Payton's gaze switched to the stage where a full black lacquered grand piano sat. Its lid opened towards him, exposing its gorgeous strings…beckoning him. It had been days since his fingers last caressed the keys of a piano. There was nothing that would have made him happier or given him more inner peace at that moment than to play his music.

He didn't answer the dean. He just walked down the stairs to the stage. A spotlight still shone on the piano. It didn’t even matter to him that the leather seat was hot from the lights. He sat down, pushed the seat back to account for his long legs and positioned his hands over the keys. He closed his eyes.

He played Chopin’s Nocturne—one of his favorites. He’d learned it completely by ear, listening to his mother play it. She’d played the piece with such emotion, it pained his heart. He wished the music flowed half as beautifully from his own fingers as it had through hers.

As a young boy, he liked lying under the piano bench while his Mom practiced. When she’d gotten really into her playing, the bench shook in time with her hands flying across the keyboard and her tiny feet pumping the pedals. Being only five feet tall, she’d often had to sit right on the edge of the piano seat so the pedals wouldn't snap back up.

When Payton struck the last chord, the notes lingered high above the auditorium stage, echoing for several seconds. Then silence. Payton removed his glasses and wiped his eyes on his sleeve then heard…applause? It wasn’t just his dad and the dean.

He put his glasses back on and squinted, trying to block the glare from the lights with his hand. A small group of students had sat down in the first couple of rows while he’d been playing. He was embarrassed at first, but when he stood, the students rose, cheering, “Bravo! Awesome!”

He fidgeted for a few seconds then shot a peace sign and walked off the stage. Walking back up to where his dad and the dean stood, he saw that girl again…the one that looked like Alicia Silverstone. He got a closer look at her. Even in the dim light, he saw her face perfectly. Her hair was all one length and ebony. It draped around her shoulders, hugging her gorgeous oval-­shaped face. Her dark emerald eyes were highlighted with perfectly sculpted eyebrows and long eyelashes—the same darkness as her hair. Her creamy skin looked like the sun had never touched it. Her pink, plump lips stretched into a half-­smile when she noticed him staring at her. She gave him a thumbs-­up.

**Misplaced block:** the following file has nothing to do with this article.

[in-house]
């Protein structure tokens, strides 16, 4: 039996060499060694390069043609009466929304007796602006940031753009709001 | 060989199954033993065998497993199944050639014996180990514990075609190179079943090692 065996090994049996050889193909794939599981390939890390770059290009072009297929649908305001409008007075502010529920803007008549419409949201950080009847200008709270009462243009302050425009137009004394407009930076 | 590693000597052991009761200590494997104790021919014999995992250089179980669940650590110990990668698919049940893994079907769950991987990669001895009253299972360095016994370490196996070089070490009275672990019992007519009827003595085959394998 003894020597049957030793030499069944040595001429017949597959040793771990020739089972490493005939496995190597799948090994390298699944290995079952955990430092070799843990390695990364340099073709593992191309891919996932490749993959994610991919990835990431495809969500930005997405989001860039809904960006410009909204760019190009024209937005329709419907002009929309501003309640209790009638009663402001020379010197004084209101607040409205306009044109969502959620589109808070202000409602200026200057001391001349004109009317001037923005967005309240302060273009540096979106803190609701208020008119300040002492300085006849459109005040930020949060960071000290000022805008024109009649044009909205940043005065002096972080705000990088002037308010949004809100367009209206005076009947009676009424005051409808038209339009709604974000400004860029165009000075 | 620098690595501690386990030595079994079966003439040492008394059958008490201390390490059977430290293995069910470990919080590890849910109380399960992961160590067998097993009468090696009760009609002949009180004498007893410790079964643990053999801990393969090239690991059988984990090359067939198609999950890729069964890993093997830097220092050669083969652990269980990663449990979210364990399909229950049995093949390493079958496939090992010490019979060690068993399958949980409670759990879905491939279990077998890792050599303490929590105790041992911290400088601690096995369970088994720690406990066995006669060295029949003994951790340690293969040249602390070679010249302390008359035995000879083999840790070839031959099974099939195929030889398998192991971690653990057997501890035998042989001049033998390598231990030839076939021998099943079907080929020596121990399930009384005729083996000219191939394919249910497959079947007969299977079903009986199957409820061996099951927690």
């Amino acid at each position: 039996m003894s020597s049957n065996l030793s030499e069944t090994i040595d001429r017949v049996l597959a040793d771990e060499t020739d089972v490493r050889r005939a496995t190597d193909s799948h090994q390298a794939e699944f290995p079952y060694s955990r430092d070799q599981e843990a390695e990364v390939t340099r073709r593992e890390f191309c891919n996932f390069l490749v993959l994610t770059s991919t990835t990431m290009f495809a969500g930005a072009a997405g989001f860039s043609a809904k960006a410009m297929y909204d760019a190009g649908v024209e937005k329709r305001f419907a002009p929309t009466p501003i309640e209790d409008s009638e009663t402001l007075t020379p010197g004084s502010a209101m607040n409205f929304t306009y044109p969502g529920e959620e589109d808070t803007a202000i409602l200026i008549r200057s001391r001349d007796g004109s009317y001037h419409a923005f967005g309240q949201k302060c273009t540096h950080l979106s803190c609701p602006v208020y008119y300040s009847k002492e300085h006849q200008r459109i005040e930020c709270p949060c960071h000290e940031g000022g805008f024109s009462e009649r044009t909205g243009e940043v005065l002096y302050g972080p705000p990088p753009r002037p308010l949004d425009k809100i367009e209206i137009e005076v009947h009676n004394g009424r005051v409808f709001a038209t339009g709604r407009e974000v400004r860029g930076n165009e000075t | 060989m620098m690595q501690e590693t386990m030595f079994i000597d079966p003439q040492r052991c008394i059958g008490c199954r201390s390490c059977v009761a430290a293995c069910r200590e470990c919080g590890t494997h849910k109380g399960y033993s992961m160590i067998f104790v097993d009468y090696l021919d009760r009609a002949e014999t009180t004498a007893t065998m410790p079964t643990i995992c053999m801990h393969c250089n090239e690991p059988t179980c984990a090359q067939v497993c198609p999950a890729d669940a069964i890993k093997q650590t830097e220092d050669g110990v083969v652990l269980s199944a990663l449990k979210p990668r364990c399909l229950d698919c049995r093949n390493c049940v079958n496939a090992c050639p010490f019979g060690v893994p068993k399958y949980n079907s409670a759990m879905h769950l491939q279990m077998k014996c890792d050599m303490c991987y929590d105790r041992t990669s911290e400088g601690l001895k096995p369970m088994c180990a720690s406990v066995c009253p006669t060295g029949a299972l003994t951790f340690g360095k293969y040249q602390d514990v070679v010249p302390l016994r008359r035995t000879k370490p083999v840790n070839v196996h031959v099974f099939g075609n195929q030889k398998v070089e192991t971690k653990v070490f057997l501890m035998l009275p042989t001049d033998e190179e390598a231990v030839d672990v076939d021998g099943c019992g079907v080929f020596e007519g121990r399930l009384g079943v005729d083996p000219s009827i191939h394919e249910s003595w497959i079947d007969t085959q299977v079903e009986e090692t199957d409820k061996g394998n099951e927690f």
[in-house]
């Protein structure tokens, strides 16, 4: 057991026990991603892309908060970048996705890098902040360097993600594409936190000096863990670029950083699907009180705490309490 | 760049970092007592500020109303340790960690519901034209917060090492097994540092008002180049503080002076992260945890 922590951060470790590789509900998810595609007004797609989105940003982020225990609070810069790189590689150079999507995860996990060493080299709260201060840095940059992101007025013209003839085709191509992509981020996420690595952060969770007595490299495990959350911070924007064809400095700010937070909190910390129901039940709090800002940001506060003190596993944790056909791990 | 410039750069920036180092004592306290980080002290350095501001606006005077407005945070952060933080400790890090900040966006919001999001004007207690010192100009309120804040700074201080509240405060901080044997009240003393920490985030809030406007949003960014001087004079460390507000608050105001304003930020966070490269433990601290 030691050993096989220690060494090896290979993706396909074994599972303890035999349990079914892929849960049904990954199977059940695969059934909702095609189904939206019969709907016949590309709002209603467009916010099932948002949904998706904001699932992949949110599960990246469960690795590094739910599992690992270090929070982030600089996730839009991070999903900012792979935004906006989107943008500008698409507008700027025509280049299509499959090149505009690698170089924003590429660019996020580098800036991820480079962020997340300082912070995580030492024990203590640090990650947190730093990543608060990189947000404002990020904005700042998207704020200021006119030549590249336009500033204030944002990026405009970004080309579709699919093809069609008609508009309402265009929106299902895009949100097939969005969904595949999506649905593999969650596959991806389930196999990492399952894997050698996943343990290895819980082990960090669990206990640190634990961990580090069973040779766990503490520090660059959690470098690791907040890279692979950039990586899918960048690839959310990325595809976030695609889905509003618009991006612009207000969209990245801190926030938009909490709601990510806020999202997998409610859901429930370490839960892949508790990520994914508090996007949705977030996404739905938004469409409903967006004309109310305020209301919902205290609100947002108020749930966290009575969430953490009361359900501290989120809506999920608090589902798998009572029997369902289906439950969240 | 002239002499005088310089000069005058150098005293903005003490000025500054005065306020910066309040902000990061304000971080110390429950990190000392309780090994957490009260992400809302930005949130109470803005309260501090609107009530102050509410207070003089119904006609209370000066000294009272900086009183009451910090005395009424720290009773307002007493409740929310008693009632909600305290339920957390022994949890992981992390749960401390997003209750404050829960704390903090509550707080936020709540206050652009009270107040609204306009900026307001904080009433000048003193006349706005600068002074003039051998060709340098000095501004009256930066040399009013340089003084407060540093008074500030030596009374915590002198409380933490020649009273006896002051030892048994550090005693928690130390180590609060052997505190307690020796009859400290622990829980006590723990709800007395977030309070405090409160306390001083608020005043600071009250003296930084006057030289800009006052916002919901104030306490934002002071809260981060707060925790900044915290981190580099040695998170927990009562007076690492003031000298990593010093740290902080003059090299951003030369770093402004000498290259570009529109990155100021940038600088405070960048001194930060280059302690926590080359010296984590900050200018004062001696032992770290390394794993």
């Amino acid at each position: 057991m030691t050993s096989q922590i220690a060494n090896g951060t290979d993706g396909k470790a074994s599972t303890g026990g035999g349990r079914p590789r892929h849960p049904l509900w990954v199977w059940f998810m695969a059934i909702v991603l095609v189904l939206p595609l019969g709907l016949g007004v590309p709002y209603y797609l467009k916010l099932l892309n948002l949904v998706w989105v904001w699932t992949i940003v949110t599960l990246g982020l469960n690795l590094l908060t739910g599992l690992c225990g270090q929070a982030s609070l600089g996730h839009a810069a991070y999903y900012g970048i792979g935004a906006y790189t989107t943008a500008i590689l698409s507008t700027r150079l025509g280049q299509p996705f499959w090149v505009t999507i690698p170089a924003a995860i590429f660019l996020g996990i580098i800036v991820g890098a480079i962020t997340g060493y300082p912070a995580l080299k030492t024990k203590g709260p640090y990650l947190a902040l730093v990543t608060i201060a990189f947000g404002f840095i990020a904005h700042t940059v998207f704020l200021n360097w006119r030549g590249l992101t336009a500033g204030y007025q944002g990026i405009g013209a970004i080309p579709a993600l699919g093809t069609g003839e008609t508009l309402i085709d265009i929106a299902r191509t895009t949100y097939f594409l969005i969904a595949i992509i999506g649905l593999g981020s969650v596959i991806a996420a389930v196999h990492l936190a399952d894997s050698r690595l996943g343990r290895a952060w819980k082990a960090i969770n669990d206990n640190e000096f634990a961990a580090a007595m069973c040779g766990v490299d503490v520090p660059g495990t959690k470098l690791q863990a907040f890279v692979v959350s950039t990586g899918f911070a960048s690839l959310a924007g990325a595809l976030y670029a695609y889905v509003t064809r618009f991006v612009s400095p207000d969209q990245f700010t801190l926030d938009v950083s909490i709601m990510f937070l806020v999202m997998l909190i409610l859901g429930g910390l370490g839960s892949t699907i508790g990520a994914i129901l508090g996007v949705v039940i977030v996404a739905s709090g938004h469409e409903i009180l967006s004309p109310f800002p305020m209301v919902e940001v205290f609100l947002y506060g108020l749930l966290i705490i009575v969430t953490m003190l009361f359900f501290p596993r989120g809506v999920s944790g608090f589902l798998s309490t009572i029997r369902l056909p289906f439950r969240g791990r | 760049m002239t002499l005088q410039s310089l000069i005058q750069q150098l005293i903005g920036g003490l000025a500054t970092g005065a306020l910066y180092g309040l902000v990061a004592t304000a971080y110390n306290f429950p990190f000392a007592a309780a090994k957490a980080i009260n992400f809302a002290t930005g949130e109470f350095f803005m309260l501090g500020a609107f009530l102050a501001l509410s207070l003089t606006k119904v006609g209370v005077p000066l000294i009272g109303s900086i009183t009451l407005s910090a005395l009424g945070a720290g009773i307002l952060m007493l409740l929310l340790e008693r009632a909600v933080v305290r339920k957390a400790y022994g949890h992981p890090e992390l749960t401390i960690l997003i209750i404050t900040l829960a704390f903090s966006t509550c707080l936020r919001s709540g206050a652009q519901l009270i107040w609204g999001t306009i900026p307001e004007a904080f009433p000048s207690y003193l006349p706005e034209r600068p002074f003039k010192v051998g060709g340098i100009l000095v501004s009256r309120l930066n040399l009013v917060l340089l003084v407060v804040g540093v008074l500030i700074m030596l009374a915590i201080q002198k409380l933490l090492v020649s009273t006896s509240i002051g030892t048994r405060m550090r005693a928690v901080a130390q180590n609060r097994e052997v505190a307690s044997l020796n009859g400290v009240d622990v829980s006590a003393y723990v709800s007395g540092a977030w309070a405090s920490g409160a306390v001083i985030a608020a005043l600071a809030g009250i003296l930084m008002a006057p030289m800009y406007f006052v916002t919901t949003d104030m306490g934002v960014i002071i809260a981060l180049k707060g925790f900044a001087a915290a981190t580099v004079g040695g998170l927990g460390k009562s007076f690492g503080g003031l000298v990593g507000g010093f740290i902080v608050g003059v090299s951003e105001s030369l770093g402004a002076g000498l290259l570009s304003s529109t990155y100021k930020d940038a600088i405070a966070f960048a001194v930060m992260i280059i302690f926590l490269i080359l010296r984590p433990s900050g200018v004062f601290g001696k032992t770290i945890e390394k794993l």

He just hoped his mouth wasn't open.

“"Son, that was incredible,"” Dean Fenehey said. “"You'll definitely be an inspiration to other people here. And you can almost bet if you keep up your practicing you’ll get that scholarship."”

Practicing? Scholarship? What the…?

Chynna T. Laird
Author of award-winning book, "I'm Not Weird, I Have SPD"
Author of multi award-winning book, "Not Just Spirited: One Mom's Sensational Journey With Sensory Processing Disorder (SPD)"
Author of "White Elephants"
Author of 'Blackbird Flies" (Now available on all online eBookstores)
SPD Contributor with Our Journey Thru Autism
Contributing Writer for the SPD Foundation Blog
Contributing Writer for
Contributing Writer for Parenting Special Needs Magazine
Contributing Writer for Amaze Magazine

Chynna, your excerpt is great. You can find Chynna's book at